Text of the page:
The likelihood of successfully challenging an NOI also depends on the particular delegate making the decision. This means there is, unfortunately, a lot of inconsistency in rulings.

The majority of NOIs are not overturned. Out of these cases that are not thrown out, however, the majority are reduced. Making a submission is most certainly worthwhile and hiring someone with experience of filing these types of submissions can significantly help your cause.

I have previous driving infractions, will this count against me?

Yes. The adjudicator will take into account such information as the period of time since the infraction or between infractions, previous warnings, probation periods or driving prohibitions, and if previous adjudicators have shown you leniency. Any previous penalty points will also count against you.

If you have shown any improvement in your driving record, however, adjudicators will also take this into account in your favour.

When does the Superintendent of Motor Vehicles issue an NOI?

The Superintendent of Motor Vehicles may issue an NOI if you have accumulated 15 or more penalty points in the last two years.

If an experienced driver accumulates three or more 24-hour prohibitions for alcohol or drug-related driving infractions within the space of two years they may also receive an NOI.

If an experienced driver receives two 24-hour prohibitions within two years, they will usually receive a warning letter. However, if they have other offences, convictions or prohibitions within that period, they may receive a Notice of Intent to Prohibit.

I have a clean driving record, can I still get an NOI for a first infraction?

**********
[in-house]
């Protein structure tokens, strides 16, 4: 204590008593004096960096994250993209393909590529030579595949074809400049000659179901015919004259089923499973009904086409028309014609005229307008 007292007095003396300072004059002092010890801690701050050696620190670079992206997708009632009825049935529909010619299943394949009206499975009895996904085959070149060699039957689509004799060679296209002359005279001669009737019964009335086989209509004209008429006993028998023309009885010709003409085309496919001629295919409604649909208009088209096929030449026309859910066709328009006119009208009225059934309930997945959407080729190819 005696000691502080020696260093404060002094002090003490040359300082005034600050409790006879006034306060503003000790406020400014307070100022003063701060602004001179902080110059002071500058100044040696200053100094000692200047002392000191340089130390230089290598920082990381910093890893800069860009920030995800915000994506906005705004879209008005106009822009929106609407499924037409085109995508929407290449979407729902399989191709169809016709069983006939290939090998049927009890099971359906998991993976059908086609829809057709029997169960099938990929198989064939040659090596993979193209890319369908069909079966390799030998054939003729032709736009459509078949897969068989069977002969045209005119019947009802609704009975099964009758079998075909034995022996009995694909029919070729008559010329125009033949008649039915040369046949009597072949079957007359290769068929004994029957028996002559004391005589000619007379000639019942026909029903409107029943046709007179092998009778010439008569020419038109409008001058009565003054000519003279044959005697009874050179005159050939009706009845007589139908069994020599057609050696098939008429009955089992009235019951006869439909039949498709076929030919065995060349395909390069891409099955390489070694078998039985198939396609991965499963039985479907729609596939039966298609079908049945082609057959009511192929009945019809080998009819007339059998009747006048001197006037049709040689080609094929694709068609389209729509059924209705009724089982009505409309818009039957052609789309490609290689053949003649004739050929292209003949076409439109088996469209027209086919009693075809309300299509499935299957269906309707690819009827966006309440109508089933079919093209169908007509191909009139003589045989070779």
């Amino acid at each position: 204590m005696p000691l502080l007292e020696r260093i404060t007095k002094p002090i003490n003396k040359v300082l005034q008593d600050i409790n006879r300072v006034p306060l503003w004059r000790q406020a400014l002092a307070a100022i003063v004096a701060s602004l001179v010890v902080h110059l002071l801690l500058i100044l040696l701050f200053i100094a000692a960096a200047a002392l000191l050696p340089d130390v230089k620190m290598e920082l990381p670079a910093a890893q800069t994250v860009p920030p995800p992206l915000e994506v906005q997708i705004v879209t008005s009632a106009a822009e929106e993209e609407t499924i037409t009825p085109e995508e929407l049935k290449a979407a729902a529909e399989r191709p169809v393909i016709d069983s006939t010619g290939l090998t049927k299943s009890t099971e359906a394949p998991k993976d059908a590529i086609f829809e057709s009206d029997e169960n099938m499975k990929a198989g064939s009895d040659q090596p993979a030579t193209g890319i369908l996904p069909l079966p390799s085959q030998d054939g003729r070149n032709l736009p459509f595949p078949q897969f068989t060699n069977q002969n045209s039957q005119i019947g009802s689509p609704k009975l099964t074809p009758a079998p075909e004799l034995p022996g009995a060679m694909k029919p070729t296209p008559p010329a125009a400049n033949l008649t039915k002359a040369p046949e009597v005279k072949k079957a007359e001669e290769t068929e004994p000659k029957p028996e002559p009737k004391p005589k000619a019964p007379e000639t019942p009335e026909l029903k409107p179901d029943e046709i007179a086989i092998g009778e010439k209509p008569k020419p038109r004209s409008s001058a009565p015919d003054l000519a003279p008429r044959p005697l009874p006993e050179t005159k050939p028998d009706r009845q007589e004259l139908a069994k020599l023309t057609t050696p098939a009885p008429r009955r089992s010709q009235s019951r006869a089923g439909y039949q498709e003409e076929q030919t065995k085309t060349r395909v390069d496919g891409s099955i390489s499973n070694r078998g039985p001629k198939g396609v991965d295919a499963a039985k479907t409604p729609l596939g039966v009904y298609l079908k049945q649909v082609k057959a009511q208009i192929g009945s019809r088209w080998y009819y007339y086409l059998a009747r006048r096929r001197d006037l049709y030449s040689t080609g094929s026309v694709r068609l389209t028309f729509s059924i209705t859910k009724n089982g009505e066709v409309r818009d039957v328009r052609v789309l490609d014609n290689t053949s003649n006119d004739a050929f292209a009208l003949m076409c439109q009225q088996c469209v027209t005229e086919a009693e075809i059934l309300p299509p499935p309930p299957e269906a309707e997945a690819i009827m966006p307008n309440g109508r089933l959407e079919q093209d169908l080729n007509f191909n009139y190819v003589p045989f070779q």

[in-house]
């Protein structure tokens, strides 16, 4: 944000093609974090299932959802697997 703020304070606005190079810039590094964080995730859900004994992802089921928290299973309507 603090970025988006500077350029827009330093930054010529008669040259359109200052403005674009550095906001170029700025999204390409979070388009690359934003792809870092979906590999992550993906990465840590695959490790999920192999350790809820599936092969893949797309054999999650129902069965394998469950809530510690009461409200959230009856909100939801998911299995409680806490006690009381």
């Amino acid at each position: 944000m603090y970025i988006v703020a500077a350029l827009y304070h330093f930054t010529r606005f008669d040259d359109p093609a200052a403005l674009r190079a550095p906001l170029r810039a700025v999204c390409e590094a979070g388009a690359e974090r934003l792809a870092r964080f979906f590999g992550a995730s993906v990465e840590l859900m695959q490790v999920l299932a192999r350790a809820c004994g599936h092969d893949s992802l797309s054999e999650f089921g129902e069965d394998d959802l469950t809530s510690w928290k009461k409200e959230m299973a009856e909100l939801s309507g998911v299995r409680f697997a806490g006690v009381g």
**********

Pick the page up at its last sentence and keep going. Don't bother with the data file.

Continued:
Even one ticket or 24-hour driving prohibition can start the process where you will receive a Notice of Intent to Prohibit letter telling you that RoadSafetyBC intends to take away your license.

For the most part, NOIs serve as a warning for the driver to improve their behaviour so it will generally take at least a few infractions before you receive a letter. However, anyone who commits two or more of the following “high-risk” driving offences with a one-year period will likely be issued an NOI:

  • excessive speed
  • driving without due care and attention
  • driving without reasonable consideration
  • use of an electronic device while driving
  • emailing or texting while driving

I am a novice driver, am I more likely to get an NOI?

Yes. New drivers, regardless of age, are at a higher risk of causing a crash than experienced drivers, according to RoadSafetyBC. For this reason, the threshold for intervention with new drivers is lower than it is for experienced motorists.

If you are a novice driver (if you still have an ‘N’-sign) it only takes two penalty points before you are issued an NOI. This threshold is so low that if you commit virtually any offence as a novice driver, you will receive an NOI. For example, if you receive a ticket for running a red light at an intersection, you will get two penalty points, so you can expect an NOI through your letterbox.